Presentation on theme: "BabyTalk: Generating English Summaries of Clinical Data"— Presentation transcript:
1BabyTalk: Generating English Summaries of Clinical Data Ehud ReiterUniv of Aberdeen, CS Dept
2Structure Background: data-to-text Babytalk project Results of first evaluationCurrent work
3What is data-to-textGoal: generate English summaries of non-linguistic dataNumerical weather predictionsMedical recordsStatisticsEtc
4Simple Example: Weather Forecasts Input: numerical weather predictionsFrom supercomputer running a numerical weather simulationOutput: textual weather forecastWe’ve developed several systemsTwo used commercially (oil rig, road gritting)Users prefer some gen texts to human texts!Demo of pollen system on our webpageSo have others (FoG, MultiMeteo, …)
5Pollen forecastsGrass pollen levels for Tuesday have decreased from the high levels of yesterday with values of around 4 to 5 across most parts of the country. However, in South Eastern areas, pollen levels will be high with values of 6.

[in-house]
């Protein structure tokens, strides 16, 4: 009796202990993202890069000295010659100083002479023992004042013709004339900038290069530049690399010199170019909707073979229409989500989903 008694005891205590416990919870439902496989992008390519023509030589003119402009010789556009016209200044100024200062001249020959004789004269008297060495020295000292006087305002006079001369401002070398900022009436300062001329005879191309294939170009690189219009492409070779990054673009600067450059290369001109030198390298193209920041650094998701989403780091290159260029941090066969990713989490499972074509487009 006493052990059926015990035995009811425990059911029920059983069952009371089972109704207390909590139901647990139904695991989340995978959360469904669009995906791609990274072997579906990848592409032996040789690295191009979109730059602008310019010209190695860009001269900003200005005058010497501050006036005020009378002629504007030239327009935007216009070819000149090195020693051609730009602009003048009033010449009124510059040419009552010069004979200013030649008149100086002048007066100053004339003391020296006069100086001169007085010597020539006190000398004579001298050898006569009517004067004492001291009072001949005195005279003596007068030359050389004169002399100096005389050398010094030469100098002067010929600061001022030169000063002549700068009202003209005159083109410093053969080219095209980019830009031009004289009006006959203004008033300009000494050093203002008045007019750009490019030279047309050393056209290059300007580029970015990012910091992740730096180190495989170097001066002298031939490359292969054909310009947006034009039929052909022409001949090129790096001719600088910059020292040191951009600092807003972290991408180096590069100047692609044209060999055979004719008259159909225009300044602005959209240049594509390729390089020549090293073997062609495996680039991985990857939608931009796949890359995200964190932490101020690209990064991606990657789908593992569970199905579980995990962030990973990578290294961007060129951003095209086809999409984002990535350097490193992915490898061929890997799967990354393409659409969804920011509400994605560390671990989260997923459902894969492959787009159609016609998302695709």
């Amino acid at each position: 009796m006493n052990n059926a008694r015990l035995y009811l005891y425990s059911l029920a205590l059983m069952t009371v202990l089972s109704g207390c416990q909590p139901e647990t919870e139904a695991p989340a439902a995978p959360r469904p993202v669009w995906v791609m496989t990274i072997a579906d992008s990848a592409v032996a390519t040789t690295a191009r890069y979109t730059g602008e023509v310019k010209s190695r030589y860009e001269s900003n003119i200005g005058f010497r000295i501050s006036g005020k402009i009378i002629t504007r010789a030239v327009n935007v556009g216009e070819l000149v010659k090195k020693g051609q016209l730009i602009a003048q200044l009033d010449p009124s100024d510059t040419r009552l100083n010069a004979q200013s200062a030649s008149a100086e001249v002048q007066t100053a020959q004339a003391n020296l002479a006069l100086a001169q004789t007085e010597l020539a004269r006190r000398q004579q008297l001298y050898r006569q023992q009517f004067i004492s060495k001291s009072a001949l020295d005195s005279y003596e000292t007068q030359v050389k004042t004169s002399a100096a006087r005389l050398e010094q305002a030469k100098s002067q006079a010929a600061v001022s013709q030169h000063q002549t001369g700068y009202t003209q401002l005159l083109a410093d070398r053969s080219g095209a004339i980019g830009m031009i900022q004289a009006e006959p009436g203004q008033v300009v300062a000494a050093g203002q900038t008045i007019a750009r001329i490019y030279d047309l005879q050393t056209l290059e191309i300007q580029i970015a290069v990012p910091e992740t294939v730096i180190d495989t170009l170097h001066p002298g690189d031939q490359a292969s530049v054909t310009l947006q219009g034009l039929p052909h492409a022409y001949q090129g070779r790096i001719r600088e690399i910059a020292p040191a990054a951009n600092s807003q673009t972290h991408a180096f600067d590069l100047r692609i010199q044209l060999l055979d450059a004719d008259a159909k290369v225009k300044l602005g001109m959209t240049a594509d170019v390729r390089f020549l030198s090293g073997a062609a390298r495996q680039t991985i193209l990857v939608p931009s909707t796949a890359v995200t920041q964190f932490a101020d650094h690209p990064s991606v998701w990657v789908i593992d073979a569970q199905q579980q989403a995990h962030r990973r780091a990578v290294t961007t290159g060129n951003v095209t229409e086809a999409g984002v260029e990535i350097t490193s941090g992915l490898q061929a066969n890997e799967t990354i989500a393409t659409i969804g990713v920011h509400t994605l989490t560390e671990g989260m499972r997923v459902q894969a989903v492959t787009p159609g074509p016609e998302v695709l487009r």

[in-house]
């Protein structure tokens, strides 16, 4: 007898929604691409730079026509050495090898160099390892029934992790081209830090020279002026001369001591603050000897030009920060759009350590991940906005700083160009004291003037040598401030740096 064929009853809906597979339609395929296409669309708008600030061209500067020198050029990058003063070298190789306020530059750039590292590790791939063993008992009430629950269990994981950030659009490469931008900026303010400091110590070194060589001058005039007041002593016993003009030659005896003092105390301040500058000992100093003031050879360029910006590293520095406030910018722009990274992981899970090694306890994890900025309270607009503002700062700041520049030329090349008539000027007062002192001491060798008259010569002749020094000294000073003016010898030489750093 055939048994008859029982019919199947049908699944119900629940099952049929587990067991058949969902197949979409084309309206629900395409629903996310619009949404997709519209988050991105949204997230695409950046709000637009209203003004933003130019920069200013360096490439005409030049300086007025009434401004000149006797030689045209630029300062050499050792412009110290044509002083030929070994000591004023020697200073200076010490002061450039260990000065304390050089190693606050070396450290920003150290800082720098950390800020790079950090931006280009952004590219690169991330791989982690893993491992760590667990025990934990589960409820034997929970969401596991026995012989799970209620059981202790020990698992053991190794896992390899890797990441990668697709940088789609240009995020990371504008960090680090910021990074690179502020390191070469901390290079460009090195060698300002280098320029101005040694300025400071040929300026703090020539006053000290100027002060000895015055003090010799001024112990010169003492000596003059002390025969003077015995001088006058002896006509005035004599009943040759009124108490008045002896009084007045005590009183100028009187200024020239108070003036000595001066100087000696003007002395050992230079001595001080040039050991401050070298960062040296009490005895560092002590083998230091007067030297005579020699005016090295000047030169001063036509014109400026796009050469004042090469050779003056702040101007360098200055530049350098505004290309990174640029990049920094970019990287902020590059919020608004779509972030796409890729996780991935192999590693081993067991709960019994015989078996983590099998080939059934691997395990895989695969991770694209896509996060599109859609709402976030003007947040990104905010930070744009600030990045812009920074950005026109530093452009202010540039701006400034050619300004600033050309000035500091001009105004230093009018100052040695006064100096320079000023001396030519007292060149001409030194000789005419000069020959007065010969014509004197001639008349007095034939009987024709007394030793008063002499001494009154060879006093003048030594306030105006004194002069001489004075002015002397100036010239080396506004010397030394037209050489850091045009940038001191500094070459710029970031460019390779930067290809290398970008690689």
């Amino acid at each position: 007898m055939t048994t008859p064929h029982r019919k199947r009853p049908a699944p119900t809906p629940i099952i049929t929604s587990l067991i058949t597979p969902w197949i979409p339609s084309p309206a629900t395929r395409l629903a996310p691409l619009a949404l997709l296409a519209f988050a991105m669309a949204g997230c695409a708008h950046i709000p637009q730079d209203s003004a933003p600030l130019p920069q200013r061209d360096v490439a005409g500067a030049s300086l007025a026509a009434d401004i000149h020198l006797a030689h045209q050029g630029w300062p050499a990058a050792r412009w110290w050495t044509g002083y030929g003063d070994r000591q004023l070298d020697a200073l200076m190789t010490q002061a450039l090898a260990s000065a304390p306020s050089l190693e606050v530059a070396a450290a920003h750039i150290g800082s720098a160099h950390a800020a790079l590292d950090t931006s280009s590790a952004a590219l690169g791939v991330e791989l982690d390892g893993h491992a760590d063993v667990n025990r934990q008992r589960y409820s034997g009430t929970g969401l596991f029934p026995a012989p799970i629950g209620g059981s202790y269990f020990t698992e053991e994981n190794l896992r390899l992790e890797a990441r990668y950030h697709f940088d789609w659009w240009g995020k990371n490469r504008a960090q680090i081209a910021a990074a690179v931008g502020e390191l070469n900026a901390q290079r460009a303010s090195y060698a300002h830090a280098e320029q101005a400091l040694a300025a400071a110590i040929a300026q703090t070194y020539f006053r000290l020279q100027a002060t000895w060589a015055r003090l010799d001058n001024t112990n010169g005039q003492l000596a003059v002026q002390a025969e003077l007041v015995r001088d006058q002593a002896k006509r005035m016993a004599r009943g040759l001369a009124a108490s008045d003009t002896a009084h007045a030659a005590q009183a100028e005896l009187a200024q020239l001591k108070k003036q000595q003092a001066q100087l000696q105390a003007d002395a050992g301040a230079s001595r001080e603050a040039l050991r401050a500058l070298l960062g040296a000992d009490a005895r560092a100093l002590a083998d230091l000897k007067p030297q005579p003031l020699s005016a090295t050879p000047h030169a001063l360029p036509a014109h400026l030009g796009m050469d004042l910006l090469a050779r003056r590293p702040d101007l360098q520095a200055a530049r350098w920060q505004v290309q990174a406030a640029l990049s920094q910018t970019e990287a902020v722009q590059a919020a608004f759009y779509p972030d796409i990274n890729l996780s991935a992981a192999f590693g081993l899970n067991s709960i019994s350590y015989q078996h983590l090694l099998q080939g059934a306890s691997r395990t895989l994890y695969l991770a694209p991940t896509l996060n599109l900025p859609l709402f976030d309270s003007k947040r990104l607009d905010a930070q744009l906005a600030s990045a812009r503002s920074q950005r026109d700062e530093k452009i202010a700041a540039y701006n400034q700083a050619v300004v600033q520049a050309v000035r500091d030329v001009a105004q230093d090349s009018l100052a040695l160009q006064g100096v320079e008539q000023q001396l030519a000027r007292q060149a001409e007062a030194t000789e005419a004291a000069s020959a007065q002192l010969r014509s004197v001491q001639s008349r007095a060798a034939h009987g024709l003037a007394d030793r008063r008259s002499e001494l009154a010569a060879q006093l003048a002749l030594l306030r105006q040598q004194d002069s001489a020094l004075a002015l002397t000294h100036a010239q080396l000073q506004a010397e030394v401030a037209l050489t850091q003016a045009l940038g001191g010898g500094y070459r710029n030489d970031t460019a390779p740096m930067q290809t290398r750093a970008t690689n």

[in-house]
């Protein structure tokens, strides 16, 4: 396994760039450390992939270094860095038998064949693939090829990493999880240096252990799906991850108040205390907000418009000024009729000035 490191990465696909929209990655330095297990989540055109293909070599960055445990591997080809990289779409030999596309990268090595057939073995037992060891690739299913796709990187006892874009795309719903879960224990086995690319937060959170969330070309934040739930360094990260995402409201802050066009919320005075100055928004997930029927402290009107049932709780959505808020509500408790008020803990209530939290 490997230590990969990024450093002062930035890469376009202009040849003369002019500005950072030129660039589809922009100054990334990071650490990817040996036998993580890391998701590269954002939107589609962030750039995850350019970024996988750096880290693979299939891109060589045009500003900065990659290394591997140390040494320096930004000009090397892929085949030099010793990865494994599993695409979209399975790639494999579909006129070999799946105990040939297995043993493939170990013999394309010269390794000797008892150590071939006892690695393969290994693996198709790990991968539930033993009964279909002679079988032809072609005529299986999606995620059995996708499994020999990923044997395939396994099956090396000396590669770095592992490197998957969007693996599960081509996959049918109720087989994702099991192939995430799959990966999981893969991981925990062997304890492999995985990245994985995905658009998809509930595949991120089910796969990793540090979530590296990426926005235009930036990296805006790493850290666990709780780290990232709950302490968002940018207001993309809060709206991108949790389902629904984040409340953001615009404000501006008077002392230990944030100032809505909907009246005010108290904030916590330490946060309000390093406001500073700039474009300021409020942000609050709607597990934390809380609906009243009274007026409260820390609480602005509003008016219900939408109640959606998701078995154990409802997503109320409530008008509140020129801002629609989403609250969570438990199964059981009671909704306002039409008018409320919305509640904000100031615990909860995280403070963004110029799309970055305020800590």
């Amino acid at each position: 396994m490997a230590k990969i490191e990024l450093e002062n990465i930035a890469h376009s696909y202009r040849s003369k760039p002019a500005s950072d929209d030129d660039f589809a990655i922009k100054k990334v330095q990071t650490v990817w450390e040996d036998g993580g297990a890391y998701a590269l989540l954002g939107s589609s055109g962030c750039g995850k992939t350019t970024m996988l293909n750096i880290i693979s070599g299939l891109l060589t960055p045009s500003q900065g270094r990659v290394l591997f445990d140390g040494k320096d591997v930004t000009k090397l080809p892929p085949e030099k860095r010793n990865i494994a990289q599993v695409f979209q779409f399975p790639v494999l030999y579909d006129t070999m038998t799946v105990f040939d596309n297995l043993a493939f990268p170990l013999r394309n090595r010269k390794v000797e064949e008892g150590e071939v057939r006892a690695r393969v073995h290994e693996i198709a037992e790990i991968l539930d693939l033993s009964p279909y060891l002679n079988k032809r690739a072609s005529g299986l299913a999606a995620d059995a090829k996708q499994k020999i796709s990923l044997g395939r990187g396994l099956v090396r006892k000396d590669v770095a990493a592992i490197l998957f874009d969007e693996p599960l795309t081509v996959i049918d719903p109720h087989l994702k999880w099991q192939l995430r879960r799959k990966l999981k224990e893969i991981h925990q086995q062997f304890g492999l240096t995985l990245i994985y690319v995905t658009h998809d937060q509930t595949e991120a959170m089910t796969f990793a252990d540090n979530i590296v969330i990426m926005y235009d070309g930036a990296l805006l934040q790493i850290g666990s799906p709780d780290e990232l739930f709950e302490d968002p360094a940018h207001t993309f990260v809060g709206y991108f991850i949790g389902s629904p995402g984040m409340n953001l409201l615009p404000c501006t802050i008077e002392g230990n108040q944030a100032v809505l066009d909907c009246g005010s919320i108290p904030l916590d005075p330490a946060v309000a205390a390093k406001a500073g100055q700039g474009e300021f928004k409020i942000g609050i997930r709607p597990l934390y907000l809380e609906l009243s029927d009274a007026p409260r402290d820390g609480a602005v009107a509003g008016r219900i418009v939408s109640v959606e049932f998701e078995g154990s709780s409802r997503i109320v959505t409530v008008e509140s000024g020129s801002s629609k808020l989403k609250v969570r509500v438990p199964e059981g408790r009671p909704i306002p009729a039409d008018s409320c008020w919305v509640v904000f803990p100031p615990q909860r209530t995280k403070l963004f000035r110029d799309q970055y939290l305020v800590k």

6Other data-text apps Medical: to-be-discussed Assistive technology: help blind people access statistical dataFinancial: summarise stock-market dataEducation: Summarise assessment results, help write storiesEngineering: Sum. gas-turbine dataEtc
7Why is data-to-text useful The world is drowning in dataNLP researchers talk about problems of too much text, but data problems are worseTexts are at least read by someone (writer)Most data is automatically collected and never looked at by a human
8Data overload Sensor recording 2 bytes/second Simulations 170KB/day63MB/yearMillions of sensors in hospitals, jet engines, …SimulationsWeather: 30MB for one day in one UK county, from one modelClimate models: petabytes of dataToo much data, need better tools for utilising!
9Decision Support Data often used for decision support Medical: help doctors make decisionsWeather: helps staff on offshore oil rigs plan their operationsEngineering: help plan maintenanceEtcOften under time pressureMake a decision in 3 min, here is 30MB of data to help you
10Using data for decision support AlarmingTrigger alarm if value exceeds thresholdOr other such simple ruleWorks, doesn’t get full value from dataVisualisationShow data to experts visuallyPeople like this, unclear how much it helps, especially when massive amount of data